School district hopes new vending machines will increase breakfast participation

Ohio County Schools recently purchased two vending machines that will offer breakfast after the bell to students.
vending machine
The two vending machines will provide students a chance to receive breakfast after the school day starts. | Photo: Shutterstock

 Ohio County School District in Wheeling, W.Va. is betting on vending to increase its breakfast participation. The district recently purchased two vending machines for its high school to provide students with an easy grab-and-go meal during the morning.  

In the past, the team has implemented different breakfast after the bell options such as offering grab-and-go breakfast in the hallway but the school’s size and sheer number of students made it hard on the nutrition team.

“Just the undertaking it was to go to the different areas of the building for our staff was outrageous, and it just was not realistic to maintain that level of pushing them to be able to keep at that pace," says Director of Child Nutrition and Wellness Renee Griffin. “I thought [the vending machines] might be a way that we could potentially increase participation without really having to increase labor.”

The vending machines are due to arrive at the district in the coming weeks and Griffin hopes the new tech will encourage students to not skip out on the morning meal.

Offering students a second option

Each vending machine will hold around 100 meals and will be placed in high traffic areas around the school.

Students will simply use their student I.D. to select their meal which could include cold breakfast options such as breakfast bars and yogurt.

“We’re hoping to have a variety in there so that not every meal is exactly the same and are still providing some sort of choice for them,” says Griffin.

The machines will only serve reimbursable breakfasts since West Virginia does not allow a la carte sales in schools.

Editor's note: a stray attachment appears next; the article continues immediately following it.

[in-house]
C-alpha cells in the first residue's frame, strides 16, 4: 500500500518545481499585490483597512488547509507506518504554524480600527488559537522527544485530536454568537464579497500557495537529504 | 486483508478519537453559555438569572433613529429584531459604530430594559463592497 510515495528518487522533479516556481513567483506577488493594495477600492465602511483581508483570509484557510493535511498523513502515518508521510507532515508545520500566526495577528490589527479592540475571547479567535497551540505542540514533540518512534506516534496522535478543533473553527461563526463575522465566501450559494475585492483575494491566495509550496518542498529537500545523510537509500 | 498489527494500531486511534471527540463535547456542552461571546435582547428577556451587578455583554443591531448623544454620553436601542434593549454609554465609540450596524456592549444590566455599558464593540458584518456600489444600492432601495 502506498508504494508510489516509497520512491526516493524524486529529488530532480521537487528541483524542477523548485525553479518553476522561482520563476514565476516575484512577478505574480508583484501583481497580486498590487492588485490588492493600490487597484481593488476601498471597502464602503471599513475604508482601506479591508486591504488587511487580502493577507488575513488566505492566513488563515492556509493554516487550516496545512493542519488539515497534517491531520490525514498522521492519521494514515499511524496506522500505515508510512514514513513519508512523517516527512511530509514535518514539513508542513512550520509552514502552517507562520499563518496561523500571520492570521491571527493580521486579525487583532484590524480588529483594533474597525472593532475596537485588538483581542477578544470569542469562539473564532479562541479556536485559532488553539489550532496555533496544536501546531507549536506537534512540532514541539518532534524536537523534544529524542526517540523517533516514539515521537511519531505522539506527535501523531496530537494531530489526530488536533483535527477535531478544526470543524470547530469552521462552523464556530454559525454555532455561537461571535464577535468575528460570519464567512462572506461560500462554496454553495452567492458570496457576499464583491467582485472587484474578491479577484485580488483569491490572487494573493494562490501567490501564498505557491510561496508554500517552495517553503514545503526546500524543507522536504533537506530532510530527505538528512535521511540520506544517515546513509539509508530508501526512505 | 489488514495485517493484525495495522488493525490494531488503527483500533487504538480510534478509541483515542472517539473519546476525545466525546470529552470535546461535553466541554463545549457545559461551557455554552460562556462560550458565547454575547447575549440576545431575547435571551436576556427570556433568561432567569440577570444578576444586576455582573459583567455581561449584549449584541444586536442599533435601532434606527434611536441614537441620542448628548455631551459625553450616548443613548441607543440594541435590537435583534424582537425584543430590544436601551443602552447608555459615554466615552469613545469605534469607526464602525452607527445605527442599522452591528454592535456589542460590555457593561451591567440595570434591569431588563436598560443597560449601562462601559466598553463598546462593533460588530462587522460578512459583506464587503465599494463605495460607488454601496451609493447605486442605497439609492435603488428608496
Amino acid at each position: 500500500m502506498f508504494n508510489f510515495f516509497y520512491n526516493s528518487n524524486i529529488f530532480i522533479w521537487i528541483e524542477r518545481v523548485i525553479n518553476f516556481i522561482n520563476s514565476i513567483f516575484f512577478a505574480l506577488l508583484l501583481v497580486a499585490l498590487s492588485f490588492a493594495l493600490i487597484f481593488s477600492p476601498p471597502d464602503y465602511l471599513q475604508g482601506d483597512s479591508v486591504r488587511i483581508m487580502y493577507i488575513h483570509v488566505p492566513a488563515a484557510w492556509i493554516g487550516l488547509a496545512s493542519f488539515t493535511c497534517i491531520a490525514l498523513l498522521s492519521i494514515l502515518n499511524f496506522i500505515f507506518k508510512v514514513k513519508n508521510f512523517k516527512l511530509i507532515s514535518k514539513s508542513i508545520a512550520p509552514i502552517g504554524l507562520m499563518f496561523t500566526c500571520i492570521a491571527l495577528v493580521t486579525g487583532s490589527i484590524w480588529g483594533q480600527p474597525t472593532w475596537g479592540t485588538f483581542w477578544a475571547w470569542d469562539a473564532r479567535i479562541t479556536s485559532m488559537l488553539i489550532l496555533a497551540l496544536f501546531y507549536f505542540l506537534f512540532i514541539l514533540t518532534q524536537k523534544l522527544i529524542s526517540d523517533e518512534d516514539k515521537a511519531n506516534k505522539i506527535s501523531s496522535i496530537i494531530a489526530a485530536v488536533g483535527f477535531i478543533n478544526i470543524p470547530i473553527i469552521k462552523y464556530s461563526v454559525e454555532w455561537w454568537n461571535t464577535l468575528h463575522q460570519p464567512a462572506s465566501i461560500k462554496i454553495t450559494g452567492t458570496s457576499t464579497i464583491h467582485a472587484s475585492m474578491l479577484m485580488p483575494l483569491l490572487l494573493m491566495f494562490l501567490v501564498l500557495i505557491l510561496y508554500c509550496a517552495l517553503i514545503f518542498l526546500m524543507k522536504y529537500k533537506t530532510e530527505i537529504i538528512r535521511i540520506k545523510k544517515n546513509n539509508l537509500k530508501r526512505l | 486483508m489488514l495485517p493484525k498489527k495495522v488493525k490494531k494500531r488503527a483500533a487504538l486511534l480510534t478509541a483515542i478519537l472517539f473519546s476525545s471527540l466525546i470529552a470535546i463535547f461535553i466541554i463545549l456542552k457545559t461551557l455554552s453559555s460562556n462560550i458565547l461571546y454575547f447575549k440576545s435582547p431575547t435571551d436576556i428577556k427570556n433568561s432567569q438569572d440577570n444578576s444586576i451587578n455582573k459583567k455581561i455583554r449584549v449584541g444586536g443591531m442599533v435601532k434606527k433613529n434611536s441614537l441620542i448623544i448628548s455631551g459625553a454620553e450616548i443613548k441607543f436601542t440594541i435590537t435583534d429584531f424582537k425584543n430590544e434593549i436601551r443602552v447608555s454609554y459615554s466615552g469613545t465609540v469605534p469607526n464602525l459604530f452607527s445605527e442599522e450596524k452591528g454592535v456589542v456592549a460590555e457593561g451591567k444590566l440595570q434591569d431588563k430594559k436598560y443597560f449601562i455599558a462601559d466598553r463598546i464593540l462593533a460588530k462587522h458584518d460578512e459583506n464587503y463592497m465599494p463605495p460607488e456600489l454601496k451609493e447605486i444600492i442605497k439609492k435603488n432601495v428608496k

For students that still want to have a traditional sit-down breakfast or can’t make it to a vending machine, the nutrition team will also be serving breakfast in the cafeteria as well.

What comes next?

Griffin hopes that the vending machines will be in use by March. From there, the nutrition team will analyze how they perform and then decide their next steps.

Right now, the main focus of the vending machines is using them to drive breakfast participation, Griffin says, but if all goes well, they may be utilized for the district’s supper program or to serve lunch to students whose class schedules don’t include a lunch period.   

“We do have students that have a waiver for not having a lunch period, but they still come down to the cafeteria during advisory so that they can still get some of our hot entree options, and then go to class,” says Griffin.  “Potentially, [the vending machines] could be used for maybe salads or sandwiches or other kinds of cold lunch meals.”

Already, Griffin has received attention from the school newspaper about the vending machines. She hopes that the new tech will continue to illicit buzz from students and ultimately make it easier for them to start their day off with a healthy meal.

“[The vending machines are] just something a little bit different,” she says. “[They're] a little bit outside the box, and we're just trying to be able to meet [students’] needs.”



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